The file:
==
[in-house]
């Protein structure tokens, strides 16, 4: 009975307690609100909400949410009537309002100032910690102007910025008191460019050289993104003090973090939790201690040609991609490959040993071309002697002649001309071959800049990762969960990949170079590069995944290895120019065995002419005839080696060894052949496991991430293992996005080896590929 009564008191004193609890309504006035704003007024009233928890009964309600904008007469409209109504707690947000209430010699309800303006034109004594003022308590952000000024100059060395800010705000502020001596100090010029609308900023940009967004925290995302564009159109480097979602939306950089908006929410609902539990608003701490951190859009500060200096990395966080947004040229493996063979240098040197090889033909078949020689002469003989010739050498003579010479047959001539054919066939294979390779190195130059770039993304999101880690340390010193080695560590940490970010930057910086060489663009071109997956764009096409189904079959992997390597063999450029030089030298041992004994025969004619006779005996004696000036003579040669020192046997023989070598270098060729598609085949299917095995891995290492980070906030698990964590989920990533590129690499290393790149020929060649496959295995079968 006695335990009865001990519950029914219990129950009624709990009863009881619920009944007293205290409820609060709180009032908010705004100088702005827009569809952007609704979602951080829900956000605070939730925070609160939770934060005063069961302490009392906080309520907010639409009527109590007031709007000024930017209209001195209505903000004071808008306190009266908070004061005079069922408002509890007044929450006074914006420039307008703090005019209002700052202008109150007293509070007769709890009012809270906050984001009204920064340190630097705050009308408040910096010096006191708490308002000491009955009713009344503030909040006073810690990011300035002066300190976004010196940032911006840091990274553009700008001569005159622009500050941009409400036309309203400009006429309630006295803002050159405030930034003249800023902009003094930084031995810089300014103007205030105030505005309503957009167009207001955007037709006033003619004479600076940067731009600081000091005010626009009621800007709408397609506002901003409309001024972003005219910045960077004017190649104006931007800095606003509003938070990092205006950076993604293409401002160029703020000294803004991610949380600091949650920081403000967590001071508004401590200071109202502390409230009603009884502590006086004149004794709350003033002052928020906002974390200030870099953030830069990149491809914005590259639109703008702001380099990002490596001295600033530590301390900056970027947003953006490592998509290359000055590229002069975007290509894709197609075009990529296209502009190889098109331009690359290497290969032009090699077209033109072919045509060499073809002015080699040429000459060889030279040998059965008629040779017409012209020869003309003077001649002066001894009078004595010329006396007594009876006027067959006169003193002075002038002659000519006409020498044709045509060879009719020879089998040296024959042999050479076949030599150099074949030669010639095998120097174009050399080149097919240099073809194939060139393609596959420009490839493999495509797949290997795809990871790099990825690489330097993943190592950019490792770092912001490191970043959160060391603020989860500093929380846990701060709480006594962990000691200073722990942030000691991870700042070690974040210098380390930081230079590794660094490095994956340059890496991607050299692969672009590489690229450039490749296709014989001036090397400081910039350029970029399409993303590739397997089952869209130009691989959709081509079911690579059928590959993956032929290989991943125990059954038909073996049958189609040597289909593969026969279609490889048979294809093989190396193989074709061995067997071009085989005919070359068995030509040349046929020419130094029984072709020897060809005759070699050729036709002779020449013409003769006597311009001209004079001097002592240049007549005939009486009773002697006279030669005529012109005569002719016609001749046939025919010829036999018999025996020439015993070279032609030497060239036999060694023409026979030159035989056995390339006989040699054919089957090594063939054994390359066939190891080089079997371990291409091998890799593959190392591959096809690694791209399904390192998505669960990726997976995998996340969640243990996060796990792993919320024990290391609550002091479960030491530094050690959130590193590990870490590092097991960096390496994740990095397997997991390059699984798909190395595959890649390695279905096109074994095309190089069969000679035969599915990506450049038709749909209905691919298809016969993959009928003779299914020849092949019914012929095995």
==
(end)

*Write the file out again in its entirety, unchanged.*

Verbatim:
[in-house]
């Protein structure tokens, strides 16, 4: 009975307690609100909400949410009537309002100032910690102007910025008191460019050289993104003090973090939790201690040609991609490959040993071309002697002649001309071959800049990762969960990949170079590069995944290895120019065995002419005839080696060894052949496991991430293992996005080896590929 009564008191004193609890309504006035704003007024009233928890009964309600904008007469409209109504707690947000209430010699309800303006034109004594003022308590952000000024100059060395800010705000502020001596100090010029609308900023940009967004925290995302564009159109480097979602939306950089908006929410609902539990608003701490951190859009500060200096990395966080947004040229493996063979240098040197090889033909078949020689002469003989010739050498003579010479047959001539054919066939294979390779190195130059770039993304999101880690340390010193080695560590940490970010930057910086060489663009071109997956764009096409189904079959992997390597063999450029030089030298041992004994025969004619006779005996004696000036003579040669020192046997023989070598270098060729598609085949299917095995891995290492980070906030698990964590989920990533590129690499290393790149020929060649496959295995079968 006695335990009865001990519950029914219990129950009624709990009863009881619920009944007293205290409820609060709180009032908010705004100088702005827009569809952007609704979602951080829900956000605070939730925070609160939770934060005063069961302490009392906080309520907010639409009527109590007031709007000024930017209209001195209505903000004071808008306190009266908070004061005079069922408002509890007044929450006074914006420039307008703090005019209002700052202008109150007293509070007769709890009012809270906050984001009204920064340190630097705050009308408040910096010096006191708490308002000491009955009713009344503030909040006073810690990011300035002066300190976004010196940032911006840091990274553009700008001569005159622009500050941009409400036309309203400009006429309630006295803002050159405030930034003249800023902009003094930084031995810089300014103007205030105030505005309503957009167009207001955007037709006033003619004479600076940067731009600081000091005010626009009621800007709408397609506002901003409309001024972003005219910045960077004017190649104006931007800095606003509003938070990092205006950076993604293409401002160029703020000294803004991610949380600091949650920081403000967590001071508004401590200071109202502390409230009603009884502590006086004149004794709350003033002052928020906002974390200030870099953030830069990149491809914005590259639109703008702001380099990002490596001295600033530590301390900056970027947003953006490592998509290359000055590229002069975007290509894709197609075009990529296209502009190889098109331009690359290497290969032009090699077209033109072919045509060499073809002015080699040429000459060889030279040998059965008629040779017409012209020869003309003077001649002066001894009078004595010329006396007594009876006027067959006169003193002075002038002659000519006409020498044709045509060879009719020879089998040296024959042999050479076949030599150099074949030669010639095998120097174009050399080149097919240099073809194939060139393609596959420009490839493999495509797949290997795809990871790099990825690489330097993943190592950019490792770092912001490191970043959160060391603020989860500093929380846990701060709480006594962990000691200073722990942030000691991870700042070690974040210098380390930081230079590794660094490095994956340059890496991607050299692969672009590489690229450039490749296709014989001036090397400081910039350029970029399409993303590739397997089952869209130009691989959709081509079911690579059928590959993956032929290989991943125990059954038909073996049958189609040597289909593969026969279609490889048979294809093989190396193989074709061995067997071009085989005919070359068995030509040349046929020419130094029984072709020897060809005759070699050729036709002779020449013409003769006597311009001209004079001097002592240049007549005939009486009773002697006279030669005529012109005569002719016609001749046939025919010829036999018999025996020439015993070279032609030497060239036999060694023409026979030159035989056995390339006989040699054919089957090594063939054994390359066939190891080089079997371990291409091998890799593959190392591959096809690694791209399904390192998505669960990726997976995998996340969640243990996060796990792993919320024990290391609550002091479960030491530094050690959130590193590990870490590092097991960096390496994740990095397997997991390059699984798909190395595959890649390695279905096109074994095309190089069969000679035969599915990506450049038709749909209905691919298809016969993959009928003779299914020849092949019914012929095995």